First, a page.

Skirts and Dresses
I have no tips about skirts and dresses, as professional ones always seem to look ridiculous on me. And more importantly, panty hose and tights are far too high maintenance. One run and you're stressing out over nylons instead of, say, your conference talk. Not fun.
Blazers are a great way to dress up jeans, so you can find a happy medium. I really like darker colors, such as black and dark brown. Definitely solids, though a light pinstripe is ok I suppose. I think corduroy blazers are great for men and women, regardless of whether they are in style or not - they just look nice.
Cardigans / open sweaters are a nice way to dress down fancier pants if you're worried they look to dressy. If you get one that is fitted, it will look professional without looking frumpy. (Here are some examples). Though I'll tell you, at my last job I always wore big frumpy sweaters because some of those machine rooms were cold!
The most important thing about shoes is that you are comfortable. Again, shoe designers are seriously out to get us. I can't tell you how many shoe stores I visited over the holidays with my mother-in-law, and we both basically decided the shoe designers are Satan.
|Shoe designers are satanic.|
A few brands that maybe/sort of / sometimes feel comfortable are: The Walking Company, Aerosole, Naturalizer. Sometimes you can find comfortable casual-dressy shoes at L.L. Bean, REI, and EMS. People that design shoes for hikers often have enough clue to design comfortable shoes that can be worn by white-collar office-warriors.
The only other rule for professional shoes is don't wear: furry boots, hiking boots, open-toed boots, flip-flops, or sneakers. Otherwise wear whatever you like.
Try to avoid using a backpack if at all possible. I'm aware that it's better for your back, especially if you are lugging around many things from place to place (laptop, papers, books, etc). Instead, there are nice wheely professional bags for women you can get. Sometimes people look at you funny wheeling something across an office building or campus, but you can just smile and say, "Bad back", and they'll leave you alone.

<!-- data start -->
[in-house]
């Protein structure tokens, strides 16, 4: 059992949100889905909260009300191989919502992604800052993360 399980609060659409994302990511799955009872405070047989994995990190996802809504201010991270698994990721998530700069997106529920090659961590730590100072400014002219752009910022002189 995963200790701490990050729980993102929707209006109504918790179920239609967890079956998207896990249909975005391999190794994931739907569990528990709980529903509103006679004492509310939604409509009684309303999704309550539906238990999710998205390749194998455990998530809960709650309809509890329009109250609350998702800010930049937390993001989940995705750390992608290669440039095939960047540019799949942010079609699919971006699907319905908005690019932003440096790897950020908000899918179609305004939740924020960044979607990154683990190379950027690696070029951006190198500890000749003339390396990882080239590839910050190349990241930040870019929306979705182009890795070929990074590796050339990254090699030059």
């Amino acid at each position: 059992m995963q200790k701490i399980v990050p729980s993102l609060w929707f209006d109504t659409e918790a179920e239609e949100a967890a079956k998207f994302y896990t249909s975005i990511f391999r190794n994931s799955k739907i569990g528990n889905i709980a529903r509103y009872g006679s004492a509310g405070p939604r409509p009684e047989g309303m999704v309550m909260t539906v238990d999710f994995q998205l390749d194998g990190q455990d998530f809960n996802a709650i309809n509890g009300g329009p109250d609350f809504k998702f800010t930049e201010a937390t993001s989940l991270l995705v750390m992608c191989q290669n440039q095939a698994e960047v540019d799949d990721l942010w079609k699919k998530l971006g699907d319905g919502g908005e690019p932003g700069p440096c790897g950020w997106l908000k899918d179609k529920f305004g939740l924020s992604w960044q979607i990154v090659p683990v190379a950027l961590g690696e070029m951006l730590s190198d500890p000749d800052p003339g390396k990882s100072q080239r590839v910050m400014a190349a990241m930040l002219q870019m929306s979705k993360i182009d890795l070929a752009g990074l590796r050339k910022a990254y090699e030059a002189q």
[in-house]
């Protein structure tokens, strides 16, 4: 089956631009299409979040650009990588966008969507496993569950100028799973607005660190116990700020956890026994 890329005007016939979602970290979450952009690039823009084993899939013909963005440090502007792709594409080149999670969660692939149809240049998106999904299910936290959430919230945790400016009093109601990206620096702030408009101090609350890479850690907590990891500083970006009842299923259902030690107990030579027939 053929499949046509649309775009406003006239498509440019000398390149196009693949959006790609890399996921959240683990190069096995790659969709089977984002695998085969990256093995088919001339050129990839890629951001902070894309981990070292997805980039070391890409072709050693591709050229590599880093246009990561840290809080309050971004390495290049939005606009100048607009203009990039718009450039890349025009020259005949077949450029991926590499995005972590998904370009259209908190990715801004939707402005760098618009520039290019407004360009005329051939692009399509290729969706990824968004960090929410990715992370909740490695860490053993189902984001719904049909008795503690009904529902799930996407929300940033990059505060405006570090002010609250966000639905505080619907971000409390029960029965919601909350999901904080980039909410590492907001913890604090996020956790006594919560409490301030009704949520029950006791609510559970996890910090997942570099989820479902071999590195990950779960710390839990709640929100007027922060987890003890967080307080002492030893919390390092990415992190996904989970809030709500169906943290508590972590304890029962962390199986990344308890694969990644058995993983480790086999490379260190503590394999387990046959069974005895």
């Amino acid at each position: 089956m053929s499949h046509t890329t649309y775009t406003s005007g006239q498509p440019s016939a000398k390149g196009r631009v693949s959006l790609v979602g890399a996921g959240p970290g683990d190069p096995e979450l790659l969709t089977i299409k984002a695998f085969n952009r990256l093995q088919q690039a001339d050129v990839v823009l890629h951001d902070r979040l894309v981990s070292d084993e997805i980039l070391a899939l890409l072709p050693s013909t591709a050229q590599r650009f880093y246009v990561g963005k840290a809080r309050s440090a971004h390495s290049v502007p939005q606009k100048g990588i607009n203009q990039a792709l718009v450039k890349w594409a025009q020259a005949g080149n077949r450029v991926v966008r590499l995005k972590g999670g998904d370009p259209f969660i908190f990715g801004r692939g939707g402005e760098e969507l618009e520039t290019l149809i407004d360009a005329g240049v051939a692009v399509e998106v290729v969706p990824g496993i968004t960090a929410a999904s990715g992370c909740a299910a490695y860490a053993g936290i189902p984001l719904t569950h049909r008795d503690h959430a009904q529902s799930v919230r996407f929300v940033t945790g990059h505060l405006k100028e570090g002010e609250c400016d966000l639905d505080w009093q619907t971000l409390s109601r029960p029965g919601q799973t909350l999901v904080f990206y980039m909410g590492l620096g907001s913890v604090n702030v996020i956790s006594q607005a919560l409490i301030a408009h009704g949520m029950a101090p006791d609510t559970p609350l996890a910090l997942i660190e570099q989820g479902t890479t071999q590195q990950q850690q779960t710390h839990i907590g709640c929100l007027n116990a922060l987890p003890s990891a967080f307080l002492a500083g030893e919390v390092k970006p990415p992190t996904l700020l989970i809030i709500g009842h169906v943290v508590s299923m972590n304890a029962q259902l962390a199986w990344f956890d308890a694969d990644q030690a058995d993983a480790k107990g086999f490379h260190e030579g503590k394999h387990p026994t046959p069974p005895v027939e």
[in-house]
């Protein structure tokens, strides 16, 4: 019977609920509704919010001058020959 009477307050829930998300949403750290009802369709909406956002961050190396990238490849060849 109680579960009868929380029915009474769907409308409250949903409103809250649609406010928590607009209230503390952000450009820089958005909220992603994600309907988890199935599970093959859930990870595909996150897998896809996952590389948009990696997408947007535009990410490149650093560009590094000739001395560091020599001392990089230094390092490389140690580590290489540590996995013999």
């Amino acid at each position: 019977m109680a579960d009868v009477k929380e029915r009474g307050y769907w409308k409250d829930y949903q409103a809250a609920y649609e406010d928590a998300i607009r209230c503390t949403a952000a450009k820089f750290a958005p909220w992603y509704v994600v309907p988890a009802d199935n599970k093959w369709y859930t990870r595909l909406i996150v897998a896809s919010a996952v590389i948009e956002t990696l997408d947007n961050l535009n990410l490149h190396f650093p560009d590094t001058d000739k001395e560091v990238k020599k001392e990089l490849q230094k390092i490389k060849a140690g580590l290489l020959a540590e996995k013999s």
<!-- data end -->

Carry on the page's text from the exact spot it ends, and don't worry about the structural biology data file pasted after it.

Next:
But if the wheely bag isn't appropriate for your context and you want to save your back (can't blame you), try to get a classy looking backpack. For example, select a bag from here. Several of these are perfectly reasonable to use in professional contexts.
Otherwise, if your travel gear is lightweight, really any shoulder bag will do. Just keep it simple and low-key. No bling.
Really wear whatever you like, just be sure it is tasteful and nondescript. Also be aware than anything with any sort of symbol or emblem on it will likely spurn discussion, which may or may not be a good thing.
I think wool coats with straight lines and nothing hanging off them are the most professional looking. I knew someone who always wore a fur coat to work and it always looked very strange to me. Sportsy jackets tend to look odd if you have dress pants on. (Or at least they do to me).
And that's all she wrote. I will try to do a post for the men sometime within the next few weeks.